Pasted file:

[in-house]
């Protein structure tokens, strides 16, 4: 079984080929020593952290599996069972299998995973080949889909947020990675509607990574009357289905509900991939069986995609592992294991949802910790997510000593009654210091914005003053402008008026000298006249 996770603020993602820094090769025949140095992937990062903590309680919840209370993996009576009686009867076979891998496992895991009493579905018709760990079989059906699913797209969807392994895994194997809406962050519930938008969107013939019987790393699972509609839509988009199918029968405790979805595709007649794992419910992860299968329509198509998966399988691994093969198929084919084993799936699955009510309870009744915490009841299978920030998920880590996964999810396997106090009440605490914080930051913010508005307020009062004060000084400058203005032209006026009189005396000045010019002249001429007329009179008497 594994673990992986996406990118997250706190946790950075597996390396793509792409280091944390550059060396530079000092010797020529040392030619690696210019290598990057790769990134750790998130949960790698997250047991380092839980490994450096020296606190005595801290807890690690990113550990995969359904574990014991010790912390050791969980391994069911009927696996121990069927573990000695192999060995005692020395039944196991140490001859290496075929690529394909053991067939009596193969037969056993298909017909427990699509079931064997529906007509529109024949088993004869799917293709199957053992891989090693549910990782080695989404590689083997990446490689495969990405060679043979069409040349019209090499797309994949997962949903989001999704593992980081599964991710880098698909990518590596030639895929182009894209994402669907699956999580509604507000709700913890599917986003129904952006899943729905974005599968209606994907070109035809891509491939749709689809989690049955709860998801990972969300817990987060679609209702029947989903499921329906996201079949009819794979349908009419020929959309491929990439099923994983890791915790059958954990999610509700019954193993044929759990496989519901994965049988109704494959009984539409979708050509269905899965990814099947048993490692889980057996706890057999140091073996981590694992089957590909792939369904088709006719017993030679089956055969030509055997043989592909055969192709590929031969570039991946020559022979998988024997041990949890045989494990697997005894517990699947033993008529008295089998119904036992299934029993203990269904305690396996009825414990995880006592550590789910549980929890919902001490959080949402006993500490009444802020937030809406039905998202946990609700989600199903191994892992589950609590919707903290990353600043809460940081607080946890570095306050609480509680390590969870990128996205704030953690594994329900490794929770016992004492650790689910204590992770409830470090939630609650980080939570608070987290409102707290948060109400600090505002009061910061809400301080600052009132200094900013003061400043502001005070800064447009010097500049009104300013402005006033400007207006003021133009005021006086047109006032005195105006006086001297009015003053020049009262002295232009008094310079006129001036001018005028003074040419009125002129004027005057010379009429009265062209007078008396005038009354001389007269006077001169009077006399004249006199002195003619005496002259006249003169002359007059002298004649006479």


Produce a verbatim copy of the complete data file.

[in-house]
């Protein structure tokens, strides 16, 4: 079984080929020593952290599996069972299998995973080949889909947020990675509607990574009357289905509900991939069986995609592992294991949802910790997510000593009654210091914005003053402008008026000298006249 996770603020993602820094090769025949140095992937990062903590309680919840209370993996009576009686009867076979891998496992895991009493579905018709760990079989059906699913797209969807392994895994194997809406962050519930938008969107013939019987790393699972509609839509988009199918029968405790979805595709007649794992419910992860299968329509198509998966399988691994093969198929084919084993799936699955009510309870009744915490009841299978920030998920880590996964999810396997106090009440605490914080930051913010508005307020009062004060000084400058203005032209006026009189005396000045010019002249001429007329009179008497 594994673990992986996406990118997250706190946790950075597996390396793509792409280091944390550059060396530079000092010797020529040392030619690696210019290598990057790769990134750790998130949960790698997250047991380092839980490994450096020296606190005595801290807890690690990113550990995969359904574990014991010790912390050791969980391994069911009927696996121990069927573990000695192999060995005692020395039944196991140490001859290496075929690529394909053991067939009596193969037969056993298909017909427990699509079931064997529906007509529109024949088993004869799917293709199957053992891989090693549910990782080695989404590689083997990446490689495969990405060679043979069409040349019209090499797309994949997962949903989001999704593992980081599964991710880098698909990518590596030639895929182009894209994402669907699956999580509604507000709700913890599917986003129904952006899943729905974005599968209606994907070109035809891509491939749709689809989690049955709860998801990972969300817990987060679609209702029947989903499921329906996201079949009819794979349908009419020929959309491929990439099923994983890791915790059958954990999610509700019954193993044929759990496989519901994965049988109704494959009984539409979708050509269905899965990814099947048993490692889980057996706890057999140091073996981590694992089957590909792939369904088709006719017993030679089956055969030509055997043989592909055969192709590929031969570039991946020559022979998988024997041990949890045989494990697997005894517990699947033993008529008295089998119904036992299934029993203990269904305690396996009825414990995880006592550590789910549980929890919902001490959080949402006993500490009444802020937030809406039905998202946990609700989600199903191994892992589950609590919707903290990353600043809460940081607080946890570095306050609480509680390590969870990128996205704030953690594994329900490794929770016992004492650790689910204590992770409830470090939630609650980080939570608070987290409102707290948060109400600090505002009061910061809400301080600052009132200094900013003061400043502001005070800064447009010097500049009104300013402005006033400007207006003021133009005021006086047109006032005195105006006086001297009015003053020049009262002295232009008094310079006129001036001018005028003074040419009125002129004027005057010379009429009265062209007078008396005038009354001389007269006077001169009077006399004249006199002195003619005496002259006249003169002359007059002298004649006479």